[QODLink]
Archive
Uncharged suspect kept in Canada jail
A top Canadian court has ruled that authorities have the right to detain a man suspected of belonging to the al-Qaida network even though no charges have been laid.
Last Modified: 11 Dec 2004 08:54 GMT
Al-Sharqawi has been detained without trial since May 2003
A top Canadian court has ruled that authorities have the right to detain a man suspected of belonging to the al-Qaida network even though no charges have been laid.

The decision from the federal court of appeal on Friday removes a hurdle to the deportation of the suspect, Adil al-Sharqawi, a Moroccan whom the government suspects of engaging in so-called terrorist activities or planning to do so.

 

It also reinforces the government's position that it needs to have the right to hold people such as al-Sharqawi without trial to protect Canada's safety, particularly after the 11 September 2001 attacks on the United States.

 

"It is no exaggeration to say that the [al-Sharqawi] position completely ignores the issue of national security," the court ruled.


The decision did not state how or if al-Sharqawi had posed a threat to Canada.


Al-Sharqawi, who won permanent resident status in Canada in 1995, had argued that the government had no right to detain him under a security certificate - a security device that allows detention without trial under certain circumstances.

He has been under arrest since May 2003.

 

The Canadian government said senior al-Qaida lieutenant Abu Zubaida had reported seeing al-Sharqawi in Afghanistan in 1993 and between 1997 and 1998. Another operative said he trained with him in Afghanistan in 1998.


Right to liberty
 

The court said the individual right to liberty lost its meaning when "the society charged with ensuring its protection has lost its own right to liberty and security as the result of terrorist activities".

Johanne Doyon, al-Sharqawi's lawyer, had argued that it was unfair to hold him without trial and without being able to see or challenge some of the evidence against him.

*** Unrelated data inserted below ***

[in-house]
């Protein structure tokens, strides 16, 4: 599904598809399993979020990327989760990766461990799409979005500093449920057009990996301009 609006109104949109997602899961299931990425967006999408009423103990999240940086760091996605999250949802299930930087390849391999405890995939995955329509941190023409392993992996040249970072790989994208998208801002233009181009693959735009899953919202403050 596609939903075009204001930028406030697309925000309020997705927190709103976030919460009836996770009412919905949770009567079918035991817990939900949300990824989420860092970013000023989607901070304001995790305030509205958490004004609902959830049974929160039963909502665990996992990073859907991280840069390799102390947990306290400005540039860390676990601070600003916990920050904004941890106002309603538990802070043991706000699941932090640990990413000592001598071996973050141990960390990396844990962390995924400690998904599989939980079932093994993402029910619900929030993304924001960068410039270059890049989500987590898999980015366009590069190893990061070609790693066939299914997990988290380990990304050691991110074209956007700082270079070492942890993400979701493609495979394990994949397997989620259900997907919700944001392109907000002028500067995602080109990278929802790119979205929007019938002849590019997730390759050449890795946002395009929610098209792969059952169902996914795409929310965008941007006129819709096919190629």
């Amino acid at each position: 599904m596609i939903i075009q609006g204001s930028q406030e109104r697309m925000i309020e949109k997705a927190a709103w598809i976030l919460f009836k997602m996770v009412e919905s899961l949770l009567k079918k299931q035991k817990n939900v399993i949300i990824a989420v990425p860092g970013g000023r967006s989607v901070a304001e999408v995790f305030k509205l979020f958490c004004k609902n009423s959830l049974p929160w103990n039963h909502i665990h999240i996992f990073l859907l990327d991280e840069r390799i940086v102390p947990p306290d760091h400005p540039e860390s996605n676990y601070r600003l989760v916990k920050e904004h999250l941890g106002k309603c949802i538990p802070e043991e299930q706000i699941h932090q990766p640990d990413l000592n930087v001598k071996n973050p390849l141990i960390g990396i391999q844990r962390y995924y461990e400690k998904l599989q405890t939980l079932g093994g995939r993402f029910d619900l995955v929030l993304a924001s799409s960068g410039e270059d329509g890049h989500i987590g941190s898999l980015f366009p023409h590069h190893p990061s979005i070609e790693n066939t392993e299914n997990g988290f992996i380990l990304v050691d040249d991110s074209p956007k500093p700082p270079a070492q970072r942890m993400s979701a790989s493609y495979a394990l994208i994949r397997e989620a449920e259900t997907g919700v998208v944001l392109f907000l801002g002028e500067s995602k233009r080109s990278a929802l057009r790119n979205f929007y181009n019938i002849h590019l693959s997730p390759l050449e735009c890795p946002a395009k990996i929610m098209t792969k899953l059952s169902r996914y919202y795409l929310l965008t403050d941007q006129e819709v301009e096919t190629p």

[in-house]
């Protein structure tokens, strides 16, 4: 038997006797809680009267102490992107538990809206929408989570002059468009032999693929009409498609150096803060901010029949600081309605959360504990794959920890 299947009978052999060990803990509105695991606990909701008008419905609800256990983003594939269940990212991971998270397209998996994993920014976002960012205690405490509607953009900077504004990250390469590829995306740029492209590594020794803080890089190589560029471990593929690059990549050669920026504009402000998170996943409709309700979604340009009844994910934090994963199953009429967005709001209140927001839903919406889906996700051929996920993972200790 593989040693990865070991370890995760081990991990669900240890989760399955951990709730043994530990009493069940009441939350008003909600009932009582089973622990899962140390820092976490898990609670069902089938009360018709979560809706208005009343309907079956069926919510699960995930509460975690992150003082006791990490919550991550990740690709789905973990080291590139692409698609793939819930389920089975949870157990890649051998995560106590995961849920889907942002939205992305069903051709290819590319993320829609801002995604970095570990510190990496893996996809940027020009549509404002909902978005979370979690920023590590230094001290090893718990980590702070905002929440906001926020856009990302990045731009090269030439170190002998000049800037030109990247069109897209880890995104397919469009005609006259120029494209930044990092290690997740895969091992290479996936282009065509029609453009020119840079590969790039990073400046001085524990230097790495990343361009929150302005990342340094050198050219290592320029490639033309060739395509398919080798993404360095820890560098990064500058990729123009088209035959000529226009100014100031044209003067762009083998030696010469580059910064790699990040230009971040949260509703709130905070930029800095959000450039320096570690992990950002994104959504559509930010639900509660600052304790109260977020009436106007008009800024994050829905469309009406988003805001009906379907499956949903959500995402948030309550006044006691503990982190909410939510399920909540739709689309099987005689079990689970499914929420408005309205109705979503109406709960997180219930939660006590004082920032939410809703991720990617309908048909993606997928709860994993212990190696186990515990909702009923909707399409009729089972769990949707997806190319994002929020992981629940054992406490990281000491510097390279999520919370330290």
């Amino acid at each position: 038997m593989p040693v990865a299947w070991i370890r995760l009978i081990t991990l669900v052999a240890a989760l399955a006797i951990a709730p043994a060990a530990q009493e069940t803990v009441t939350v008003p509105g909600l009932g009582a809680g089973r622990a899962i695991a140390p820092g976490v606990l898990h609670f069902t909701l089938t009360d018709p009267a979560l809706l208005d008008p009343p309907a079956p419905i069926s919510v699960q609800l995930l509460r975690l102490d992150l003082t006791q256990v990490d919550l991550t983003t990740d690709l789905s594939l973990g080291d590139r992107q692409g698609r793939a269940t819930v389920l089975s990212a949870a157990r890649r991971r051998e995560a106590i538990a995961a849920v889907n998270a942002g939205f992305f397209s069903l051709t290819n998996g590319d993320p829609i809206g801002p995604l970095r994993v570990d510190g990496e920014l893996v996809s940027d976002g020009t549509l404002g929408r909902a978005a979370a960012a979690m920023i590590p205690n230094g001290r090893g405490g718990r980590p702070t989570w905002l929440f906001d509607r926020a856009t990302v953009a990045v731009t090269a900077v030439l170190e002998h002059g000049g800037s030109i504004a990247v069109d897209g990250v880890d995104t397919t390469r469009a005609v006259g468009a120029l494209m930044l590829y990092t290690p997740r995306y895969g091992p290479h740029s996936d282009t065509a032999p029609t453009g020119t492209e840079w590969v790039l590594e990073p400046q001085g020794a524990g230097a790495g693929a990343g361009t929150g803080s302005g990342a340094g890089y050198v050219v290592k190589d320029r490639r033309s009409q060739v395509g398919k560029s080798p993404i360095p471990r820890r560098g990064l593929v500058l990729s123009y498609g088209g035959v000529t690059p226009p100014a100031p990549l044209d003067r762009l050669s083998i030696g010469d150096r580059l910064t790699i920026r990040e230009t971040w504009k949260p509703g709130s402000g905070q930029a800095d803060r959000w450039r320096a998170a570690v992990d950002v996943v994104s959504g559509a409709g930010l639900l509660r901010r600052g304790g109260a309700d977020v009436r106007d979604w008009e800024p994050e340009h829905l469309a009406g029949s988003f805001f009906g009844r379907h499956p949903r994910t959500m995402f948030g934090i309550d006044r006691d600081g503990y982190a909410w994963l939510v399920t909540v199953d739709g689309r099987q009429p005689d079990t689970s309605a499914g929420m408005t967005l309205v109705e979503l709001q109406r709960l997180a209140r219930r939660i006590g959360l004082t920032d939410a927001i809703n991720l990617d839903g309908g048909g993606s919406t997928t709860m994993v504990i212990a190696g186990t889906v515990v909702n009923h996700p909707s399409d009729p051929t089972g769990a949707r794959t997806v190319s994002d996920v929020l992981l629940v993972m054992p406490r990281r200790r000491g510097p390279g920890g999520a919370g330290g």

She said he would probably seek to appeal against this decision in the supreme court.

 

Al-Sharqawi, who remains in a Montreal prison, is also involved in other court proceedings revolving around whether his security certificate is merited and if he could face torture if Canada returned him to Morocco.

 

The government says it has only used security certificates 27 times since they were introduced in 1991. Besides al-Sharqawi, three other suspects are being held under the detention without trial law, for allegedly having ties to Usama bin Ladin.

Source:
Reuters
Topics in this article
People
Country
Organisation
Featured on Al Jazeera
Swathes of the British electorate continue to show discontent with all things European, including immigration.
Astronomers have captured images of primordial galaxies that helped light up the cosmos after the Big Bang.
Critics assail British photographer's portrayal of indigenous people, but he says he's highlighting their plight.
As Western stars re-release 1980s charity hit, many Africans say it's a demeaning relic that can do more harm than good.
Featured
At least 25,000 displaced people have gathered on the northern border, with more on the way trying to escape attacks.
Remnants of deadly demonstrations to be displayed in a new museum, a year after protests pushed president out of power.
No one convicted after 58 people gunned down in cold blood in 2009 in the country's worst political mass killing.
While hosting the World Internet Conference, China tries Tiananmen activist for leaking 'state secrets' to US website.
Once staunchly anti-immigrant, some observers say the conservative US state could lead the way in documenting migrants.